Philadelphia Mayor’s Taskforce on Eviction Prevention and Response
The Philadelphia Mayor’s Taskforce on Eviction Prevention and Response released its Draft Eviction Task Force Report this week. The Taskforce will host a public feedback session on May 8th from 5:30-7:30pm seeking input on the report. Additionally, individuals can submit written comments to EvictionTaskForce@phila.gov through May11th. The report and recommendations are a result of a 22-member mayoral-appointed task force originally convened in September 2017. According to the report, in 2017 evictions plagued approximately one in every 14 tenants in the city resulting in over 24,000 eviction proceedings filed. The report also notes that eviction disproportionately affects women of color with children.
The task force identified 17 recommendations across several domains including outreach and education, resources and supports, housing standards and enforcement, and legal process and policies.
The recommendations include:
- The City should create a single portal for access to eviction prevention services. The capacity of existing housing counselors and of the Tenant Referral Help Line should be expanded.
- The City should conduct a public education campaign about eviction and about safe, habitable housing. The campaign should focus on increasing knowledge of rights and responsibilities of tenants and landlords, and encouraging the use of available resources.
- Direct outreach to tenants with an eviction filing should be increased. The intent of this outreach is to make sure tenants are aware of the eviction filing, the court date, and available resources.
- The City should seek and preserve funding for a program to enable small landlords (those who own fewer than four rental units) to get low-interest loans to make necessary repairs to their properties, ensuring good quality affordable housing for tenants.
- Philadelphia should run a pilot to replicate HomeBase, New York’s targeted homelessness prevention program. This emergency homelessness prevention program would deploy existing funding for short-term or long-term housing subsidy.
- The City should develop a pre-complaint resolution meeting process. This would allow tenants and landlords to engage in a fair and productive conversation prior to the filing of an eviction complaint, providing an opportunity to negotiate issues such as repayment of rent without an eviction on the record, and without legal costs for either party.
- The City, the Municipal Courts, and the Fair Housing Commission should share data with non-profit partners so the non-profit partner can develop a database with publicly available information about landlords and rental properties.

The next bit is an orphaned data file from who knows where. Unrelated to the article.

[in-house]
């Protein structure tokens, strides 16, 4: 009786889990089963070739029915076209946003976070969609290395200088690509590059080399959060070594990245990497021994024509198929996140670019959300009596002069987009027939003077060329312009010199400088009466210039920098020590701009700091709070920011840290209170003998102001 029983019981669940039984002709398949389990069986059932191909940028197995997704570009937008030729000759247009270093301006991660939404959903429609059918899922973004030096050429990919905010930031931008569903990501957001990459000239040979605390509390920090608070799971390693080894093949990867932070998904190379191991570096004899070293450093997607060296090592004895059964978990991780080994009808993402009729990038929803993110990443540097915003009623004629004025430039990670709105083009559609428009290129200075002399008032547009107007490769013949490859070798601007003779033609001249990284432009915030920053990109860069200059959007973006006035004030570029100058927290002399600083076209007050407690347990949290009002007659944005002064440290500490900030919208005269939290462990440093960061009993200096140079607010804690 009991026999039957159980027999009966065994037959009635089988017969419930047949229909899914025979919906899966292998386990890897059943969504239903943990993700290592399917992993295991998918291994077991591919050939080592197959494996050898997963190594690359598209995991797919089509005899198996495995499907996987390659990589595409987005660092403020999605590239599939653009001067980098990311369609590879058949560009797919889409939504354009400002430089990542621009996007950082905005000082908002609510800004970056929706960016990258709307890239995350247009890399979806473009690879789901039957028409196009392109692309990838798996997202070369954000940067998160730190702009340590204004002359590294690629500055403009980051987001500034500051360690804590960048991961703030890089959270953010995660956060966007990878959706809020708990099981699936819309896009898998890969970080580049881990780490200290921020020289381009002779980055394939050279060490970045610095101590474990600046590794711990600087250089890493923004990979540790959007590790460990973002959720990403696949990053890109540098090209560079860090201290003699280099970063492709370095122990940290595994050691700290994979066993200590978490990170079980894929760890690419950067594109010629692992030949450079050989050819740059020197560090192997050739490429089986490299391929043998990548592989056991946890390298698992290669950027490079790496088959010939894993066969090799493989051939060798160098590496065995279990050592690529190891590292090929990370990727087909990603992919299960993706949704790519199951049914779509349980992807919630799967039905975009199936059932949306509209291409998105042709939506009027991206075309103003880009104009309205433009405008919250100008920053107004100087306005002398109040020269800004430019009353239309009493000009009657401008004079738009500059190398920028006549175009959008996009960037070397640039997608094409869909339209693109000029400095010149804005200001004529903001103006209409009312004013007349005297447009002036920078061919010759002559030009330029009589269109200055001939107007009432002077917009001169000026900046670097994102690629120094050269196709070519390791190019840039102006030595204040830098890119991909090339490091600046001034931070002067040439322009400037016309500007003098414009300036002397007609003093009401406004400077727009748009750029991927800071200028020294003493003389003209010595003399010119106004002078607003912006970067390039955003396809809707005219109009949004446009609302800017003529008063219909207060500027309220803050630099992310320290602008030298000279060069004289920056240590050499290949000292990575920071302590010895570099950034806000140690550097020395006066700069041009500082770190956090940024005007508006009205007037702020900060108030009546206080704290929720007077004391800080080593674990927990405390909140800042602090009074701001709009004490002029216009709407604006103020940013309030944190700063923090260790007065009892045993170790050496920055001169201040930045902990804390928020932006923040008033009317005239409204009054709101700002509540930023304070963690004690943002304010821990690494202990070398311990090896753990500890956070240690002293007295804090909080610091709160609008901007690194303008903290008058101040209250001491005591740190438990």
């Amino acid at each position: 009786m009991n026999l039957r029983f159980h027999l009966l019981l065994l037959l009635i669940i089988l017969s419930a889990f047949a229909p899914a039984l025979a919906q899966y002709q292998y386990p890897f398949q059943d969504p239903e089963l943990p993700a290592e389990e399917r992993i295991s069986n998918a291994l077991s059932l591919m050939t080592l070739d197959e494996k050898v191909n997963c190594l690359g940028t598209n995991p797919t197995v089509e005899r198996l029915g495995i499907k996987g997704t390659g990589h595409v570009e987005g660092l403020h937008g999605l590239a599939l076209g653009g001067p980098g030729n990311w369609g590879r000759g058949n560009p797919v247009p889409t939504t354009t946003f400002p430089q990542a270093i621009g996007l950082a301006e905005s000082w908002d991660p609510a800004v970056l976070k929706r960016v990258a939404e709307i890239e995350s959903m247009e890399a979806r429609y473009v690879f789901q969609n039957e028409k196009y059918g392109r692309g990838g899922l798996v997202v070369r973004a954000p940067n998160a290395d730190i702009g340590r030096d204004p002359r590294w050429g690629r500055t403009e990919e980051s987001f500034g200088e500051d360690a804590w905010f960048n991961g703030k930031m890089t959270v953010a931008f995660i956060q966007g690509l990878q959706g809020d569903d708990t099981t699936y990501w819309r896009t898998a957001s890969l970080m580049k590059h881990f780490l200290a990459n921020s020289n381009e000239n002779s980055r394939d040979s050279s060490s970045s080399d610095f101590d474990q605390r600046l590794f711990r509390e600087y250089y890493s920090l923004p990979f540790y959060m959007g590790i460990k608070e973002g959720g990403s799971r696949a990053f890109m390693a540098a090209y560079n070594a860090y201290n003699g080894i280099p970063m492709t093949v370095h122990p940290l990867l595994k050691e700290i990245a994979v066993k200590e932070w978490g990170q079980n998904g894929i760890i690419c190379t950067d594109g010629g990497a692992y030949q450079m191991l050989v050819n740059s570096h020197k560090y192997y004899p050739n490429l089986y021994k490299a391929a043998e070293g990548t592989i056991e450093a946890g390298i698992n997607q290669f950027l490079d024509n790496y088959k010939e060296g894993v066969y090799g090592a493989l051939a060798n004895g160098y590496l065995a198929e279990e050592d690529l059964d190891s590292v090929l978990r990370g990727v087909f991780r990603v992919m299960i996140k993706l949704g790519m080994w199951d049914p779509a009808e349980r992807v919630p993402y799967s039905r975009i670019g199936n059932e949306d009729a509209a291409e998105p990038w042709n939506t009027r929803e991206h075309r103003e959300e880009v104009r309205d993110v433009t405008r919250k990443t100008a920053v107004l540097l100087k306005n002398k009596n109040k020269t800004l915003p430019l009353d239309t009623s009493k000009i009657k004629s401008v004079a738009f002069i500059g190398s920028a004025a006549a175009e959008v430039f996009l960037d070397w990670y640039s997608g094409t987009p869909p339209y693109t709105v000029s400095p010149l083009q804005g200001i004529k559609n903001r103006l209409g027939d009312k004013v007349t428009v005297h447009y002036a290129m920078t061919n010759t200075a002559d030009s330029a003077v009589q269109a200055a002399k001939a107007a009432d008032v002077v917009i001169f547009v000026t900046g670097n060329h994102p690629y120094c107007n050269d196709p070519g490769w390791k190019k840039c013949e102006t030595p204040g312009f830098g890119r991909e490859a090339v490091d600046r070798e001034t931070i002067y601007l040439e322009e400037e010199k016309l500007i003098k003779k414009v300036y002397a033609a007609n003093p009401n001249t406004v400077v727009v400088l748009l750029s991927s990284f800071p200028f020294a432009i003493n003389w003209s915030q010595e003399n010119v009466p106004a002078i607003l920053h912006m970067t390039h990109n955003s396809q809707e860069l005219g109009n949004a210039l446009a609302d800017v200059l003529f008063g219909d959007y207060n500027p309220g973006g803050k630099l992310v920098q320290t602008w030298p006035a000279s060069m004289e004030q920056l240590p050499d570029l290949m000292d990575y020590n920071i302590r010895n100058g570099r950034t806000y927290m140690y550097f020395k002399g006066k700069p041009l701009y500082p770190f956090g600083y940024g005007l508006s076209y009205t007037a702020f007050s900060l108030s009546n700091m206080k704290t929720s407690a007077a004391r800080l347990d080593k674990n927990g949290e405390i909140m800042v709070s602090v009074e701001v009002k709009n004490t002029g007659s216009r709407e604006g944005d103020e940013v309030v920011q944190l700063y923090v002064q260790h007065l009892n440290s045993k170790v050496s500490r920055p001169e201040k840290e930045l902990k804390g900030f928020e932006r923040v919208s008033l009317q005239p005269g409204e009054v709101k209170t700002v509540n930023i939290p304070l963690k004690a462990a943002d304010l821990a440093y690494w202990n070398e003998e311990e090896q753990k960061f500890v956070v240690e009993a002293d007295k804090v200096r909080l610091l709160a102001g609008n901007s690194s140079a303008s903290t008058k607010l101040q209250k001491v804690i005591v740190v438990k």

- The City should expand the use of data analysis to identify properties being rented without licenses. By using predictive models, the City can pinpoint the location of suspected unlicensed rental units.
- The City should explore code changes to make enforcement against problematic landlords more efficient and effective, based on further study of best practices nationwide.
- L&I and the City Law Department should expand their pilot program for inspection of and enforcement against the most problematic landlords.
- City Council should pass Good Cause Eviction legislation. Good Cause evictions require landlords to provide a just or good reason prior to evicting tenants. This legislation would seek to stop evictions due to reasons of discrimination and retaliation.
- The City should increase enforcement of requirements related to key rental documents. The City should increase oversight to ensure that current laws around licensing and housing quality are being met.
- Municipal Court should set up a mandatory, pre-hearing mediation process. The intent of this process would be to give landlords and tenants time to consider their options and consult with housing counselors, before having to make important financial commitments.
- The City should increase legal representation for low-income tenants. This would include expanding resources for legal representation from legal aid organizations’ attorneys, as well as working with non-profit partners to expand recruit of volunteer lawyers.
- The City should increase supports and provide funding for people forced to move as a result of Sheriff’s Sales. This would include providing funding for moving costs and new security deposits, expanding the use of sequestration to divert tax liened properties, as well as ensuring that tenants have an adequate notice to find alternative housing.
- The City should work with the Municipal Court to expunge eviction filings and judgments. This would decrease discrimination against tenants who have previously had an eviction filing.
- The City should work with the Municipal Court to ensure that the Court and the mediation process are accessible to individuals who are unfamiliar with the court process.